They Didn't Ask Me (dr_phil_physics) wrote,
They Didn't Ask Me

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Sound... sound... Camera... rolling... Action!

I'm Ready For My Close Up

That was pretty much an e-mail from Mrs. Dr. Phil on Friday, forwarding an e-mail call for extras to help out with with summer's GVSU Summer Film Project. This year they are doing a full-length movie for the first time, To Live and Die in Dixie, and they needed 500 extras in the Grand Valley State University fieldhouse to portray fans at a women's basketball game. They suggested it would take about six hours and start at noon on Sunday. We'd known about the filming in July, of course, but neither of figured to mill around as extras. But... at the fieldhouse we'd at least have a seat, so what the heck?

Further instructions said that the school's colors -- that would be Dixie State University -- were maroon and gold and the time period was the early 1980s. Okay. In the late 70s and early 80s I did yearbook photography at Northwestern University. So for the first time in years, I hauled out the 35mm Nikon camera gear.

Ah, Old Friends

I didn't need the whole battle gear, but I pulled out a black Nikon F with an F2 non-metering pentaprism. 35mm f2. This camera has a nice heft, plus its maroon and gold neckstrap has an extra wide neck pad. Comfy. Then my second Nikon F3 and an 85mm f2. I debated, and went with the big blue camera bag -- it's all vintage -- because I could stick all my 2007 technology gear in the unused lens slots.

Then there was the issue of film. The Nikon F is a totally manual camera, but the F3 is electronic and I had to put two A76 batteries in it anyway, so it seemed a waste to just dry fire the cameras. So what's in the freezer? Hmm... two rolls of Ektar 1000 12 exposure, expiration date 1992? Whoa. It's vintage film! Well, what the hell? Either it can't be processed anymore -- there was no notation on the box as to whether it's a C-41 process and since I haven't bought any film in several years, I can't tell you whether Kodak still makes it -- or we take a chance to see what we can get. Besides, ISO 1000 is a nice film speed for indoors action. Used those in the Nikon F at 1/250th and f2. I also had a 24 exposure roll of ISO 200 Kodak Gold color print film expired in 2004, which went into the F3. Lock and load -- put on my good straw fedora and maroon T-shirt -- and rock and roll.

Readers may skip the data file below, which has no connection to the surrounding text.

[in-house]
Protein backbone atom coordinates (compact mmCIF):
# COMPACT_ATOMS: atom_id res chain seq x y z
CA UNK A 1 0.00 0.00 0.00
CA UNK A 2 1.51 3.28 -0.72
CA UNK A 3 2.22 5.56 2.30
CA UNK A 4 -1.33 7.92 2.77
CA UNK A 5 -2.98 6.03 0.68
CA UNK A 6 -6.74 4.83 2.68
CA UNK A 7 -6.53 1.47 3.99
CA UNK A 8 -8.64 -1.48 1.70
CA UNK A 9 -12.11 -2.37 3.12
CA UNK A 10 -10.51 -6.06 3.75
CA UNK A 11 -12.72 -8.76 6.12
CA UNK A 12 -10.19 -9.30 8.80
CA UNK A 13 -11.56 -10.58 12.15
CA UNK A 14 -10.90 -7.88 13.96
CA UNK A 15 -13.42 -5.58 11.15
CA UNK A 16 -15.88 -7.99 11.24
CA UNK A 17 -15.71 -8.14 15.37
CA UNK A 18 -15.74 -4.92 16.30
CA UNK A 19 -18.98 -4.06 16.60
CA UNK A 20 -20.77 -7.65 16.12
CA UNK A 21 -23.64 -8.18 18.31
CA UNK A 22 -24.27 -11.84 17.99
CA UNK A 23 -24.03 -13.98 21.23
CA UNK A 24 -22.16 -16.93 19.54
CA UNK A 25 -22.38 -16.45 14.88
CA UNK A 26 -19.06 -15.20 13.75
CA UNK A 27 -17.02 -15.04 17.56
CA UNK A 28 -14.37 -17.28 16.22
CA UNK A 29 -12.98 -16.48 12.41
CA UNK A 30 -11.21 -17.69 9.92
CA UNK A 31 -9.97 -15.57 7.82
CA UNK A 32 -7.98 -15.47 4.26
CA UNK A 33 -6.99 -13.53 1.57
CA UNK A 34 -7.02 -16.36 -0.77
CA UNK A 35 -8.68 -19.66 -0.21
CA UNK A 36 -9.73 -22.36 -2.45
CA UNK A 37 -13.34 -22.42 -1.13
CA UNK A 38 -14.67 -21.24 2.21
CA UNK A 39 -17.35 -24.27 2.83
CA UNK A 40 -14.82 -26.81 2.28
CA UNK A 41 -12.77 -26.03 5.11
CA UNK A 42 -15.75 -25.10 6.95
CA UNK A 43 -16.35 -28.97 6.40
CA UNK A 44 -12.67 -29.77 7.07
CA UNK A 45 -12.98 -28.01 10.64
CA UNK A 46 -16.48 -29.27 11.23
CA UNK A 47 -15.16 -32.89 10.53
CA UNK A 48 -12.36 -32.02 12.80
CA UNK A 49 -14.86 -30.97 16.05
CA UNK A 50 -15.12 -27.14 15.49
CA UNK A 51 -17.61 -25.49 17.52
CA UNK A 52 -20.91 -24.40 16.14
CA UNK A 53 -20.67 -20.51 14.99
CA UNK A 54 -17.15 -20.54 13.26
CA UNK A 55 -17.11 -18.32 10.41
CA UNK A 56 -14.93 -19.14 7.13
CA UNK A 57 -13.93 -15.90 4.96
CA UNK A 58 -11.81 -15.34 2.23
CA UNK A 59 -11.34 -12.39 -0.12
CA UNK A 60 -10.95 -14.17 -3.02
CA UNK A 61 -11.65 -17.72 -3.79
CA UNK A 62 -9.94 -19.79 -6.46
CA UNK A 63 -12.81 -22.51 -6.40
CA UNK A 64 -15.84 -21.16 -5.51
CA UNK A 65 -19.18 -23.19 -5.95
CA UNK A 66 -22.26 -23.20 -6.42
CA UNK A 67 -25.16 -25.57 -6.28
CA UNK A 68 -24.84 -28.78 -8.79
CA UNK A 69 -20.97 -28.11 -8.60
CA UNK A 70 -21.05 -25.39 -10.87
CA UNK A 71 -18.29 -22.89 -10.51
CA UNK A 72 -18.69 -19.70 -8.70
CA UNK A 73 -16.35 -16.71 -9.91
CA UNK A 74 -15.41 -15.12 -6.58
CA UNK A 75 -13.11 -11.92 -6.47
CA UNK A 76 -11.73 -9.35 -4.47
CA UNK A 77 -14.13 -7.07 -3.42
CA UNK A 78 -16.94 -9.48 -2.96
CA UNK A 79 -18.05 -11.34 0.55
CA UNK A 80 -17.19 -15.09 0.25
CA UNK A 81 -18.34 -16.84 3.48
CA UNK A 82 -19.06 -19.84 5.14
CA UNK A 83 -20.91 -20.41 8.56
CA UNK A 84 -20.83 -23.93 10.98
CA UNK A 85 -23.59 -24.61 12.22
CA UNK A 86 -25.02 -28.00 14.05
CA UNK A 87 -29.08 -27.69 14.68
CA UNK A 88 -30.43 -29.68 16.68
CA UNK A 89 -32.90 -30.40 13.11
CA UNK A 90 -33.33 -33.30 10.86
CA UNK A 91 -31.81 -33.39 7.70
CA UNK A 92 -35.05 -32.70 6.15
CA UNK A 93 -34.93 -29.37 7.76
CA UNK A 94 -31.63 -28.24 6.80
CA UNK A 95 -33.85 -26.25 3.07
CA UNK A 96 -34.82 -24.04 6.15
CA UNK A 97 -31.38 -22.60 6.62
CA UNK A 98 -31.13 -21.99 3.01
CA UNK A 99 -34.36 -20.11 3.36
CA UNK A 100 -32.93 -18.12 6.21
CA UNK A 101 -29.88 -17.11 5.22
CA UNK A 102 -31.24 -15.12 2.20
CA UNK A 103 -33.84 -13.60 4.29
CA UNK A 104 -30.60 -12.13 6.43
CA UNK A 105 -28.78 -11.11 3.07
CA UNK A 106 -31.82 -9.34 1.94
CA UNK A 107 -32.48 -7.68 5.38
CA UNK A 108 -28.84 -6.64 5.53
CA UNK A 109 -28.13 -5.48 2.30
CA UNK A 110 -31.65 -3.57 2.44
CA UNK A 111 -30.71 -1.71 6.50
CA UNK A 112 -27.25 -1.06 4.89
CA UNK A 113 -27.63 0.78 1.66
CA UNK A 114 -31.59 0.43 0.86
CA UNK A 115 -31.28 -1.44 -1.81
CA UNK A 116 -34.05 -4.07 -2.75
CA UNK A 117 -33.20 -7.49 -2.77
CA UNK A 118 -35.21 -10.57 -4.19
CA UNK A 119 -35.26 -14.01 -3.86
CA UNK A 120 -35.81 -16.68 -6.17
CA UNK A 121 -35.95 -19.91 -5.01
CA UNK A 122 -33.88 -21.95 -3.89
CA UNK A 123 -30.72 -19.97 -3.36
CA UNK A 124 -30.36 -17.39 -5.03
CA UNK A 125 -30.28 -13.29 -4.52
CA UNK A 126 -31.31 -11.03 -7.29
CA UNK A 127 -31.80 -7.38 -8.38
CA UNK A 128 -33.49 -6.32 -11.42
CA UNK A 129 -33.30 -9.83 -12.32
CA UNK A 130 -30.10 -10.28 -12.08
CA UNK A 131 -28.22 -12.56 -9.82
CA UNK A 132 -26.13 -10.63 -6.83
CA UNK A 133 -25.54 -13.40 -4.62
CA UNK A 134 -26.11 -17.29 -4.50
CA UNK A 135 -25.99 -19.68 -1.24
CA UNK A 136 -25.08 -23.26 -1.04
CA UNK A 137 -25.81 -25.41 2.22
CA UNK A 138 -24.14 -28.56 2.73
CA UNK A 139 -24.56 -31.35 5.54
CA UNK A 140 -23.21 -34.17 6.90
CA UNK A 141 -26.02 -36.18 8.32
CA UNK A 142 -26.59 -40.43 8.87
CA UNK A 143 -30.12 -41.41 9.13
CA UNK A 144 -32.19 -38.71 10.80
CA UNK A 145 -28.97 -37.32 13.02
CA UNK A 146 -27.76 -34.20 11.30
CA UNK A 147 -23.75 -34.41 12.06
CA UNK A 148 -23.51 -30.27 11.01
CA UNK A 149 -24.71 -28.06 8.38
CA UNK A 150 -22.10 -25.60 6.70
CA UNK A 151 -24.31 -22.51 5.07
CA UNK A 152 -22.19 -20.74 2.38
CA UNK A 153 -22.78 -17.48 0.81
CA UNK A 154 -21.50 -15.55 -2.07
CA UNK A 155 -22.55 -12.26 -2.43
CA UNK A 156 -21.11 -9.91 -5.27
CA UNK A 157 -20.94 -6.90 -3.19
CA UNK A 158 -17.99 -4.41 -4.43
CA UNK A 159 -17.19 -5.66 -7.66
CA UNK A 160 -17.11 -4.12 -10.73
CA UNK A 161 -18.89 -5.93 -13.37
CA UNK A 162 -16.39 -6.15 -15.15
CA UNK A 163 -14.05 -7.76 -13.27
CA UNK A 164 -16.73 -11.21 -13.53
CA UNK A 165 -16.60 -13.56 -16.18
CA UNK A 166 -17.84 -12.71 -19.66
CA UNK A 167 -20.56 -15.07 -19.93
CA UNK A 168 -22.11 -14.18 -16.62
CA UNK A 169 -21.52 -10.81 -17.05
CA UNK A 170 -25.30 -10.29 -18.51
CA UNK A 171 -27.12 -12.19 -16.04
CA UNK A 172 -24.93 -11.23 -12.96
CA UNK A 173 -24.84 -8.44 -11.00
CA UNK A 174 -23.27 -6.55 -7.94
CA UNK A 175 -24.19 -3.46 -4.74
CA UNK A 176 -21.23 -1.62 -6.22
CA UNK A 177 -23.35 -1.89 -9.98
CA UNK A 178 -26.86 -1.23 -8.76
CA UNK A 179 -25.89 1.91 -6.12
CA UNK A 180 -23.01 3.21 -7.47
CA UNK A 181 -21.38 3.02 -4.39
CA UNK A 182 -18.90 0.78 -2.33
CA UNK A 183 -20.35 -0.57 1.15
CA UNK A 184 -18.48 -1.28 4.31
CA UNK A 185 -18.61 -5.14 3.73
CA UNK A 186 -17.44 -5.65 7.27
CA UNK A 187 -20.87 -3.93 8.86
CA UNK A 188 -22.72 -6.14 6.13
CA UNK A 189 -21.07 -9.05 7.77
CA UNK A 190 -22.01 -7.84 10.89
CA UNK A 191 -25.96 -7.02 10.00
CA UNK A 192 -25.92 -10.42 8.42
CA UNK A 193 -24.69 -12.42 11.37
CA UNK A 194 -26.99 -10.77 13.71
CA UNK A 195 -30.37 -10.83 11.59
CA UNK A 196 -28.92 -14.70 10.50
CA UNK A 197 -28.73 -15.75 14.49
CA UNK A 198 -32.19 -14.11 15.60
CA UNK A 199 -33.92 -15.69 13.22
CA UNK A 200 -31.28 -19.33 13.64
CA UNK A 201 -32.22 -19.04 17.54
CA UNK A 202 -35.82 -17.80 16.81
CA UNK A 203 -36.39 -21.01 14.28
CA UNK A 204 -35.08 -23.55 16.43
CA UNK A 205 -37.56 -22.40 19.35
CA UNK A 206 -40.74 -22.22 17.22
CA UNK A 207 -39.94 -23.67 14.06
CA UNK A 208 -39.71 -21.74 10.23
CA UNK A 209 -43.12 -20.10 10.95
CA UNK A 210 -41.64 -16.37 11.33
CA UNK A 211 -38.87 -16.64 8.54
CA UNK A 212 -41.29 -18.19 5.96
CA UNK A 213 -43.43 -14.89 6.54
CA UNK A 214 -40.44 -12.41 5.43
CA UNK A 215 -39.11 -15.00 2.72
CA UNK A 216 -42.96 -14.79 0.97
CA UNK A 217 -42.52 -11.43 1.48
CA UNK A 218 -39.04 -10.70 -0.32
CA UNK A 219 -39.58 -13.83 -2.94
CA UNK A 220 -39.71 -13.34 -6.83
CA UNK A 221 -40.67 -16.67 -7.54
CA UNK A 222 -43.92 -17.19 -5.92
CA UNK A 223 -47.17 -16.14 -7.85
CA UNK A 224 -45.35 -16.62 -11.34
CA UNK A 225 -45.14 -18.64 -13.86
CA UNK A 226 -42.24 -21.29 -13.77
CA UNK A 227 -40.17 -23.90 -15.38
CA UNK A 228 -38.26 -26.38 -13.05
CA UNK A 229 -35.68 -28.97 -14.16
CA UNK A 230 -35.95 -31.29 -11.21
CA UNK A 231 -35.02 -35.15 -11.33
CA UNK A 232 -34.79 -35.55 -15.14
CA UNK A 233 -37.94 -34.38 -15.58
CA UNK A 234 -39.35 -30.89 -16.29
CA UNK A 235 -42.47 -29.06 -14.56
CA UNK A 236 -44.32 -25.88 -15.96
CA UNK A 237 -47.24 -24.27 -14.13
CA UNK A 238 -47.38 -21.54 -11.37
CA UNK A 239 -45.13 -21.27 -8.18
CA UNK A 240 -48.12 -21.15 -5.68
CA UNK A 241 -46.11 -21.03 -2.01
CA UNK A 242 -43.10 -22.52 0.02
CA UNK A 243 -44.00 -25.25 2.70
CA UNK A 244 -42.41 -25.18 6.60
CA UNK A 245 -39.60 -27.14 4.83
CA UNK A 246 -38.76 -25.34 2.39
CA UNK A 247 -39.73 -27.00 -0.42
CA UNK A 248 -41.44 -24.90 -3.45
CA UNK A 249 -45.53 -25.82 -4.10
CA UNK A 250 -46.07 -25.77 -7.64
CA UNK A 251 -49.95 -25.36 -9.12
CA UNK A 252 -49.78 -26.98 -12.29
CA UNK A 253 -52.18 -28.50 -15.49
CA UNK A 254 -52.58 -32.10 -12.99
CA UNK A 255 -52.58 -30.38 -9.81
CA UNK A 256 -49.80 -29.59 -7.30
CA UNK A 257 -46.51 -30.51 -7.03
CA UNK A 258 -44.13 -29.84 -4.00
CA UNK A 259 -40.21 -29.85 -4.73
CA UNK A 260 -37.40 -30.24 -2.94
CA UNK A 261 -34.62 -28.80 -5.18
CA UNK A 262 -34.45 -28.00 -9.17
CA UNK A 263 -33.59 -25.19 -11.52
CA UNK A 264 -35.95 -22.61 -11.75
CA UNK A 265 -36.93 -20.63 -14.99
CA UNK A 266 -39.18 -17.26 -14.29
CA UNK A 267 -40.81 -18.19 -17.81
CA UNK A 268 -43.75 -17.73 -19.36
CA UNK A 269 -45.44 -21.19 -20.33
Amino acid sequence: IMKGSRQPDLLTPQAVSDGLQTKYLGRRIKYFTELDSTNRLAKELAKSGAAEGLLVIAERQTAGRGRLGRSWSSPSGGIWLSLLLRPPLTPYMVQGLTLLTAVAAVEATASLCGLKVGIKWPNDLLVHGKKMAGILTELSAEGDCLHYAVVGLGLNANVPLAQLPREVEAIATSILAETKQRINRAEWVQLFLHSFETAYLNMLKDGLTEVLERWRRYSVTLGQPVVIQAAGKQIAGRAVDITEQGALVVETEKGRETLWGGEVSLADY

Pretty Much Fun

Beautiful day outside, not bad inside the fieldhouse. We took seats in the first row of the bleachers, right behind the scorer's table. It turned out to be a good vantage point for shooting and for gossiping with a couple of the cast members -- the three guys at the scorer's table and the two men playing the DSU women's basketball team coaches, plus two graduates of the GVSU film program.

An old gentleman sitting next to us had been in the GVSU summer short Freezer Jesus a few years back. He'd heard the call for extras and wanted to come back. Of the Grand Valley people and the Hollywood people brought in to work with the GVSU program, many stopped by to say hello. Many fond memories.

He told us that shooting a film was like being in the army -- a lot of stand around waiting for them to set up, then a few minutes of stark terror. And then, I said, you do it all over again. He laughed.

Scenes 11 and 14

They were shooting two games -- one where DSU loses and one where DSU wins. At the end of the losing game, our killer passes right in front of me as I'm bending over and putting away the Nikon F3. I managed to time it pretty much the same way over a handful of takes, thank you very much, so you should see the top of a fat guy with a straw fedora bending forward at the very least. (grin)

In honor of our jaunt, we grabbed take-out BBQ from Bono's, a southern BBQ joint which opened up in the last year. Yum.

Dr. Phil

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